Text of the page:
Two-phase flow in a vertical pipe and the phenomenon of choking: Homogeneous diffusion model. Part I. Homogeneous flow models

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The paper examines the topologic structure of all possible solutions which can exist in flows through adiabatic constant-area ducts for which the homogeneous diffusion model has been assumed. The conservation equations are one-dimensional with the single space variable z, but gravity effects are included. The conservation equations are coupled with three equations of state: a pure substance, a perfect gas with constant specific heats, and a homogeneous two-phase system in thermodynamic equilibrium. The preferred state variables are pressure P, enthalpy h, and mass flux G{sup 2}. The three conservation equations are first-order but nonlinear. They induce a family of solutions ... continued below

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Bilicki, Z. & Kestin, J. January 1, 1982.

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The paper examines the topologic structure of all possible solutions which can exist in flows through adiabatic constant-area ducts for which the homogeneous diffusion model has been assumed. The conservation equations are one-dimensional with the single space variable z, but gravity effects are included. The conservation equations are coupled with three equations of state: a pure substance, a perfect gas with constant specific heats, and a homogeneous two-phase system in thermodynamic equilibrium. The preferred state variables are pressure P, enthalpy h, and mass flux G{sup 2}. The three conservation equations are first-order but nonlinear. They induce a family of solutions which are interpreted as curves in a four-dimensional phase space conceived as a union of three-dimensional spaces (h, G{sup 2};z) with G{sup 2} = const treated as a parameter. It is shown that all points in these spaces are regular, so that no singular solutions need to be considered. The existence and uniqueness theorem leads to the conclusion that through every point in phase space there passes one and only one solution-curve. The set of differential equations, treated as a system of algebraic equations at each point of the phase space, determines the components of a rate-of-change vector which are obtained explicitly by Cramer's rule. This vector is tangent to the solution curve. Each solution curve turns downward in z at some specific elevation z*, and this determines the condition for choking. Choking occurs always when the exit flow velocity at L=z* is equal to the local velocity of propagation of small plane disturbances of sufficiently large wavelength, that is when the flow rate G becomes equal to a specified, critical flow rate, G*. A criterion, analogous to the Mach number, which indicates the presence or absence of choking in a cross-section is the ratio K=G/G** of the mass-flow rate G to the local critical mass flow rate, G**, K=1 denoting choking. The critical parameters depend only on the thermodynamic properties of the fluid and are independent of the gravitational acceleration and shearing stress at the wall. The topological characteristics of the solutions allow us to study all flow patterns which can, and which cannot, occur in a pipe of given length L into which fluid is discharged through a rounded entrance from a stagnation reservoir and whose back-pressure is slowly lowered. The set of flow patterns is analogous to that which occurs with a perfect gas, except that the characteristic numerical values are different. They must be obtained by numerical integration and the influence of gravity must be allowed for. The preceding conclusions are valid for all assumptions concerning the shearing stress at the wall which make it dependent on the state parameters only, but not on their derivatives with respect to z. However, the study is limited to upward flows for which the shearing stress at the wall and the gravitational acceleration are codirectional.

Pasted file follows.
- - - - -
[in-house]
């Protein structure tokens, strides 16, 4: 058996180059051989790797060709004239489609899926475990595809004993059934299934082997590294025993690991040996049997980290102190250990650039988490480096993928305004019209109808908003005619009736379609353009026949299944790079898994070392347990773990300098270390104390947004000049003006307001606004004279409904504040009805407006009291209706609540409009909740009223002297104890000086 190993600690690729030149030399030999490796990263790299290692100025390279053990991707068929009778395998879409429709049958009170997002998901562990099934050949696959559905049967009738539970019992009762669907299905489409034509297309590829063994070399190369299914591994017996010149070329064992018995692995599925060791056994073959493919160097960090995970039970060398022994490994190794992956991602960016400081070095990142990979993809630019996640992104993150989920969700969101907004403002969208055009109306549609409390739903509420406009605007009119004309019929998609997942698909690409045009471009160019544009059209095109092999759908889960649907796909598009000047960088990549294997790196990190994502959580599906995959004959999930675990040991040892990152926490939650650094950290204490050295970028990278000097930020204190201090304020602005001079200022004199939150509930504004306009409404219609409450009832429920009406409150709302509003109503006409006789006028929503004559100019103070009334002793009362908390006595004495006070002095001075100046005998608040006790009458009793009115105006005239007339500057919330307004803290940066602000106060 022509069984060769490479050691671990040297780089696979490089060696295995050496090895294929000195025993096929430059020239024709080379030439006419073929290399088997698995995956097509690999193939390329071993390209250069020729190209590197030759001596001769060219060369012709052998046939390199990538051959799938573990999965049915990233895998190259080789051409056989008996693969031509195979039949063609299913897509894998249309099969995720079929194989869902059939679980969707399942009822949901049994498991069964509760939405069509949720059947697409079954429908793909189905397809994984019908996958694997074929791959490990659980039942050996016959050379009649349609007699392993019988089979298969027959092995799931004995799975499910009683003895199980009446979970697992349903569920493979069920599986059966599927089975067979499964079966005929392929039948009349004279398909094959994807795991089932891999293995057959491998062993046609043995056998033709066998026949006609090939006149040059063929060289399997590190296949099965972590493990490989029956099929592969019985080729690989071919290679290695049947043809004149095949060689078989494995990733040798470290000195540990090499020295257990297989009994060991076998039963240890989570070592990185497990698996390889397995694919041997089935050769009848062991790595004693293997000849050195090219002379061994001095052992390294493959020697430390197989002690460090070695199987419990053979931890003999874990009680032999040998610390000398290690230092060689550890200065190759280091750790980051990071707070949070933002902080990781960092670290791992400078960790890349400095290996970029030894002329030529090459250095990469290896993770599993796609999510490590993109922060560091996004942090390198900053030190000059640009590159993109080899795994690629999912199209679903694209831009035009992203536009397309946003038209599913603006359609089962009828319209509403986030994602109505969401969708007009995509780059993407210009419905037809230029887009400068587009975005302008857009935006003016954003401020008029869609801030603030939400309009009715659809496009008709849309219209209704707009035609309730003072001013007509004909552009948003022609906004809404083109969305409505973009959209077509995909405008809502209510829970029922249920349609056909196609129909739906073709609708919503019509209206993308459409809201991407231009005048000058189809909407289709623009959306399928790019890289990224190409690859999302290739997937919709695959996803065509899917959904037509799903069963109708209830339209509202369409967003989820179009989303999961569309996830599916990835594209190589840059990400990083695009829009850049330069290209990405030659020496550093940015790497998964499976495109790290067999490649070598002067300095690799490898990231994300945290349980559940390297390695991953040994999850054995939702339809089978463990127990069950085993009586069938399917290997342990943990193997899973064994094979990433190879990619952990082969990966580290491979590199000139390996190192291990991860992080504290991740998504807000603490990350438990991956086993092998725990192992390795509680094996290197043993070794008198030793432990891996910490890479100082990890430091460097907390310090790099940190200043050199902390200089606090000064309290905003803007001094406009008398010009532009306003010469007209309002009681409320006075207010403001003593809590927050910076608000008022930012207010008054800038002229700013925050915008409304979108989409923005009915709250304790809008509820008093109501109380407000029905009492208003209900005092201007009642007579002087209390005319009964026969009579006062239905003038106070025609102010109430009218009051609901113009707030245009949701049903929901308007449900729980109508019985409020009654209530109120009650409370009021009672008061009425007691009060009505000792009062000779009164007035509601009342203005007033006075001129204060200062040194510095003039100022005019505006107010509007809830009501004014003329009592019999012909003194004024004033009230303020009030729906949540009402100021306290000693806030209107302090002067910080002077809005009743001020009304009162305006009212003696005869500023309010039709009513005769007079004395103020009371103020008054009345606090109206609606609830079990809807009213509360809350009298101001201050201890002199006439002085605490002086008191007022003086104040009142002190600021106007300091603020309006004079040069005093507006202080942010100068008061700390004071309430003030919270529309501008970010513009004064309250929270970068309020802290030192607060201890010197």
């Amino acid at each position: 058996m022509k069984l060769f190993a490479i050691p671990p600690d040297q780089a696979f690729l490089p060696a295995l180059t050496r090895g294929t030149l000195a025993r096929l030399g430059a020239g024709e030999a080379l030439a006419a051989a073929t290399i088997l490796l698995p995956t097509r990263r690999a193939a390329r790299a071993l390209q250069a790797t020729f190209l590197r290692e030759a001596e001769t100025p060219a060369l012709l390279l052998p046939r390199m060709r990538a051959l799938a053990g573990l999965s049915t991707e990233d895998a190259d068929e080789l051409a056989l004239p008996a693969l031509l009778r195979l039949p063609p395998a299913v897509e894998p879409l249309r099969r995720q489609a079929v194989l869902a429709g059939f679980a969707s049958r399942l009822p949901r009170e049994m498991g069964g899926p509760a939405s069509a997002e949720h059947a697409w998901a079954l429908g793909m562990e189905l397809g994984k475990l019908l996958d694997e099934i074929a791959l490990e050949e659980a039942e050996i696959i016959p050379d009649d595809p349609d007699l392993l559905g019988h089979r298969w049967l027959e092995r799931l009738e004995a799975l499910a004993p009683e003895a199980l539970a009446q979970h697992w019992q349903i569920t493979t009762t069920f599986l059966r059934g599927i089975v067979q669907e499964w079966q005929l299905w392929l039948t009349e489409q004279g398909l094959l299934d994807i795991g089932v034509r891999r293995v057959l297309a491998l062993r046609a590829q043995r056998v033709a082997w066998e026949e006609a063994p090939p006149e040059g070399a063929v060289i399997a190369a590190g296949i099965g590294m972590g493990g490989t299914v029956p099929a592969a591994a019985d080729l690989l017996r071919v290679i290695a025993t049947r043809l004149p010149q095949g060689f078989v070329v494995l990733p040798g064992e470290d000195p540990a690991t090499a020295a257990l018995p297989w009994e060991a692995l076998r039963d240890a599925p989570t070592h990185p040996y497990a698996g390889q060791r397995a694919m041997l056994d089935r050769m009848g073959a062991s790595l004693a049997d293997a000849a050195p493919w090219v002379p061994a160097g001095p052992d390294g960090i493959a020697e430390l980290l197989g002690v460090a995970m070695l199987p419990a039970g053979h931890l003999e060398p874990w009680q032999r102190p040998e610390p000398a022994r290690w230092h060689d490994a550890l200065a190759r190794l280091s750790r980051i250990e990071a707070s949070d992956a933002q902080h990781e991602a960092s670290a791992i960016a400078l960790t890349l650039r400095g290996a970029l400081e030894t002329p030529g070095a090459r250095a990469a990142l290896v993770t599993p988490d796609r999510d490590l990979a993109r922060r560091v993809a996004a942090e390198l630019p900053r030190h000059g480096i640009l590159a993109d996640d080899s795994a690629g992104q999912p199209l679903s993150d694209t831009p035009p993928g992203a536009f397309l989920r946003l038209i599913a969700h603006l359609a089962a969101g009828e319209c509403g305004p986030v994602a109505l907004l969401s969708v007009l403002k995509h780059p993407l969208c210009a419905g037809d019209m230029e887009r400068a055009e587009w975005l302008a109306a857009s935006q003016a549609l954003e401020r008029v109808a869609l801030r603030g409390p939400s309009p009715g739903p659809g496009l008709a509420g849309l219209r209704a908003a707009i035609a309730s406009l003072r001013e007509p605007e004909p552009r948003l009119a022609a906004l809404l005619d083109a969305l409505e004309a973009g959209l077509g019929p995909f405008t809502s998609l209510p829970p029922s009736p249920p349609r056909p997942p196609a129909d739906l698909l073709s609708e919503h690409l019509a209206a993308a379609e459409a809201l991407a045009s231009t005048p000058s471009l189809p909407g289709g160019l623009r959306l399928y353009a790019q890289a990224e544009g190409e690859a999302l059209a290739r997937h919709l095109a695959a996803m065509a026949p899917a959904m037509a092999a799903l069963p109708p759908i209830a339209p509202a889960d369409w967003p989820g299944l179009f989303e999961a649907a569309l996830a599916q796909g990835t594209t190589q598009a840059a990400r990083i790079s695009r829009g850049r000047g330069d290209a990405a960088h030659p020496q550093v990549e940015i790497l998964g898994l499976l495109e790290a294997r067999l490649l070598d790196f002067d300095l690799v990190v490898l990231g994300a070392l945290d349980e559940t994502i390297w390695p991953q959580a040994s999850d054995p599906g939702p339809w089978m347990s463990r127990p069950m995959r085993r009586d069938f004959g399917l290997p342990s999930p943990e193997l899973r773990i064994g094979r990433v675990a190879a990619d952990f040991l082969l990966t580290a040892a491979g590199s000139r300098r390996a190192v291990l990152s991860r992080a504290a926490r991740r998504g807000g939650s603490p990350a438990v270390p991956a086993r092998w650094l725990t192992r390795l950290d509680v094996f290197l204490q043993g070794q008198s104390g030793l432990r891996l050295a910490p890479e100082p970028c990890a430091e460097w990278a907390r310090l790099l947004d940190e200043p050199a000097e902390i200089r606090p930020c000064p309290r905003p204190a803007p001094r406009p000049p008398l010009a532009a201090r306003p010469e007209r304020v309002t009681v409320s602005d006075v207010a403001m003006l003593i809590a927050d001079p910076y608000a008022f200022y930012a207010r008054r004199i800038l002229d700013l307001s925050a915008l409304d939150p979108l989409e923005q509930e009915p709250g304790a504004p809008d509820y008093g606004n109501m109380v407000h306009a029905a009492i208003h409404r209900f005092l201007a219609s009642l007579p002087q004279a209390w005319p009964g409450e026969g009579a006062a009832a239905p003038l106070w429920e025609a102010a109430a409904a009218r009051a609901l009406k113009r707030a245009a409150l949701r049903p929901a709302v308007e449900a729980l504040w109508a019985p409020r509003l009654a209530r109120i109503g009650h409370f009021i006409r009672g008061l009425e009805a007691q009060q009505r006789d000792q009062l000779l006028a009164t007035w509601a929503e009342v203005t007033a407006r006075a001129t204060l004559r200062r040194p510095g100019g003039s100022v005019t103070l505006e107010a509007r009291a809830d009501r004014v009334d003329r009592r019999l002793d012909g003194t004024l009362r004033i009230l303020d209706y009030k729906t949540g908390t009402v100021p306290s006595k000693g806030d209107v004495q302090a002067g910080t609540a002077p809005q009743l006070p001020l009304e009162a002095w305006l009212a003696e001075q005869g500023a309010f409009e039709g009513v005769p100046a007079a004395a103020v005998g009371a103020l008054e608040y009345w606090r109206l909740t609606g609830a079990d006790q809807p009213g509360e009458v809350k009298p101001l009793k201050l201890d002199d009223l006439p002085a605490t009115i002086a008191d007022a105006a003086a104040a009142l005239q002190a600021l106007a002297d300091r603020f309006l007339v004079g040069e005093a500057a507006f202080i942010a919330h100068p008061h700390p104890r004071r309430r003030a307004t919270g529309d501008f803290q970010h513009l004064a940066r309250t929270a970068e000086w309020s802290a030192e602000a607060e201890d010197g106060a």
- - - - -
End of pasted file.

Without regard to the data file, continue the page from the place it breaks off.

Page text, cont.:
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  • Report No.: LA-UR-82-598
  • Grant Number: EY-76-S-02-4051
  • Grant Number: AC02-81ER10811
  • DOI: 10.2172/893480 | External Link
  • Office of Scientific & Technical Information Report Number: 893480
  • Archival Resource Key: ark:/67531/metadc876066

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  • January 1, 1982

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  • Sept. 21, 2016, 2:29 a.m.

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  • Nov. 3, 2016, 12:45 p.m.

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Bilicki, Z. & Kestin, J. Two-phase flow in a vertical pipe and the phenomenon of choking: Homogeneous diffusion model. Part I. Homogeneous flow models, report, January 1, 1982; Los Alamos, New Mexico. (digital.library.unt.edu/ark:/67531/metadc876066/: accessed September 23, 2018), University of North Texas Libraries, Digital Library, digital.library.unt.edu; crediting UNT Libraries Government Documents Department.